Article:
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This paper describes experiments in Machine Learning for text classification using a new representation of text based on WordNet hypernyms. Six binary classification tasks of varying difficulty are defined, and the Ripper system is used to produce discrimination rules for each task using the new hypernym density representation. Rules are also produced with(More)
Most research in text classification to date has used a “bag of words” representation in which each feature corresponds to a single word. This paper examines some alternative ways to represent text based on syntactic and semantic relationships between words (phrases, synonyms and hypernyms). We describe the new representations and try to justify our(More)
The Learning with Errors (LWE) problem has become a central building block of modern cryptographic constructions. This work collects and presents hardness results for concrete instances of LWE. In particular, we discuss algorithms proposed in the literature and give the expected resources required to run them. We consider both generic instances of LWE as(More)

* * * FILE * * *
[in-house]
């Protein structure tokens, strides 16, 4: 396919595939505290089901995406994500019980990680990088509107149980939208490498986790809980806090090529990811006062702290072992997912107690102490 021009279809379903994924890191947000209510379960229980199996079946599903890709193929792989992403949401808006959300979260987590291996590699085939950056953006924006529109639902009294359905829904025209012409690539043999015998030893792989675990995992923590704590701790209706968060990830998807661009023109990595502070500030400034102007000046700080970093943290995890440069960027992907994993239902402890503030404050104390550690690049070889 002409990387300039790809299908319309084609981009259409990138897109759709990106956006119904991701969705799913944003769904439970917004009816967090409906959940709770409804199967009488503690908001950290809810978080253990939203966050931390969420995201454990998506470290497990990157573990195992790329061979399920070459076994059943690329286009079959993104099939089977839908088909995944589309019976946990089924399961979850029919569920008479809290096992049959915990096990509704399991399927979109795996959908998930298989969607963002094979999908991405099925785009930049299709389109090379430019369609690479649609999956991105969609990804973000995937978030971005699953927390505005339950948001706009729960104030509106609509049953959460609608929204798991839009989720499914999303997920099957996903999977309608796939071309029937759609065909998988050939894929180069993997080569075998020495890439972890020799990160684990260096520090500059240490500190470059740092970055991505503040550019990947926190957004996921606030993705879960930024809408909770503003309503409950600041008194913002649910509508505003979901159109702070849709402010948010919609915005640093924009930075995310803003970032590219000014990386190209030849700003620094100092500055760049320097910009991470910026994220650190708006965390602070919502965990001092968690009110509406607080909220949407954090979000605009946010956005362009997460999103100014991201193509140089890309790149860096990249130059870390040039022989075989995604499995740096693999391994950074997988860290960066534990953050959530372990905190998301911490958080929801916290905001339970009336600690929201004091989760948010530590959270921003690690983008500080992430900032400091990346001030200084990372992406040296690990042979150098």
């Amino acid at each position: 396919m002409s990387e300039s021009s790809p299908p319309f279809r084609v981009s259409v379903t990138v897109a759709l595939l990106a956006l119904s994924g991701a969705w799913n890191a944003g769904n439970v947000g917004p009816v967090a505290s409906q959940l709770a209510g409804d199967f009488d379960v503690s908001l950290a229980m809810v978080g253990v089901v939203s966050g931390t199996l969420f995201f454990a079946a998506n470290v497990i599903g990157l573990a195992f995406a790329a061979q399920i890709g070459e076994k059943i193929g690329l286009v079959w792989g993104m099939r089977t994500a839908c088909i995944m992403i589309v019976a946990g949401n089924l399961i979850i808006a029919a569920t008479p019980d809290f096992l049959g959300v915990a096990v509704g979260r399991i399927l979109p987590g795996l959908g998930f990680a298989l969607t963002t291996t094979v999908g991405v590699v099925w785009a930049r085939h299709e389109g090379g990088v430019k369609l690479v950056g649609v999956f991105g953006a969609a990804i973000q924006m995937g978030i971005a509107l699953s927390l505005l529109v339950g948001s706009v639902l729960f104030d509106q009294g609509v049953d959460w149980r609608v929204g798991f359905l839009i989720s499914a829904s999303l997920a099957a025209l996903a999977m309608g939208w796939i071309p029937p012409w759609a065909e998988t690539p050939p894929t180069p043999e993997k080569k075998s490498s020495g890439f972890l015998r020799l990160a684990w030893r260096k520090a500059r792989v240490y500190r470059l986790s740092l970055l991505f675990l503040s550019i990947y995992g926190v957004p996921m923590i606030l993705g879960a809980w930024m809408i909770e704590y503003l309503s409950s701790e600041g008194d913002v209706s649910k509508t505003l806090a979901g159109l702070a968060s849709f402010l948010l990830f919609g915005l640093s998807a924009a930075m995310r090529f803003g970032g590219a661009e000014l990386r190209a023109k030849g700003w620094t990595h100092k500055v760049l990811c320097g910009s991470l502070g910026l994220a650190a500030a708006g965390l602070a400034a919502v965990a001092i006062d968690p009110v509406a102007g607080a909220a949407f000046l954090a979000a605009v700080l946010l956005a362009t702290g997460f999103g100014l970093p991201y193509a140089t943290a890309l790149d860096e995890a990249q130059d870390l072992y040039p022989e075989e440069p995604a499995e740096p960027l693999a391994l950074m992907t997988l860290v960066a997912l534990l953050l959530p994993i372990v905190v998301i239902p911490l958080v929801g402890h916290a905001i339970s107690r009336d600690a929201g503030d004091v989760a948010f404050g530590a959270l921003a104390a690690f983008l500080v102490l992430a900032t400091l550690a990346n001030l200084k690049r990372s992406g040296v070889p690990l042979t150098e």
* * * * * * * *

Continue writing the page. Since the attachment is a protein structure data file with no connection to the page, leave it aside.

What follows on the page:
After a development process of many months, the TLS 1.3 specification is nearly complete. To prevent past mistakes, this crucial security protocol must be thoroughly scrutinised prior to deployment. In this work we model and analyse revision 10 of the TLS 1.3 specification using the Tamarin prover, a tool for the automated analysis of security protocols. We(More)
This paper brings together two definitions of metarepresentation: Dennett's notion of metarepresentation as second-order representation, and an alternative definition of metarepresentation found in the work of Leslie, Frith, and Baron-Cohen on autistic children. I show that the two definitions are not in any way compatible with one another, and that the(More)
Conceptual Atomism (CA) is the view that psychological concepts are atoms (no internal structure, no necessary relations to other concepts). CA is a psychological/semantic theory. I show that CA has become mixed up with a separate, meta-semantic project that seeks to naturalize content, and that this Naturalized Conceptual Atomism has ended up in the(More)
A common presupposition in the concepts literature is that concepts constitute a singular natural kind. If, on the contrary, concepts split into more than one kind, this literature needs to be recast in terms of other kinds of mental representation. We offer two new arguments that concepts, in fact, divide into different kinds: (a) concepts split because(More)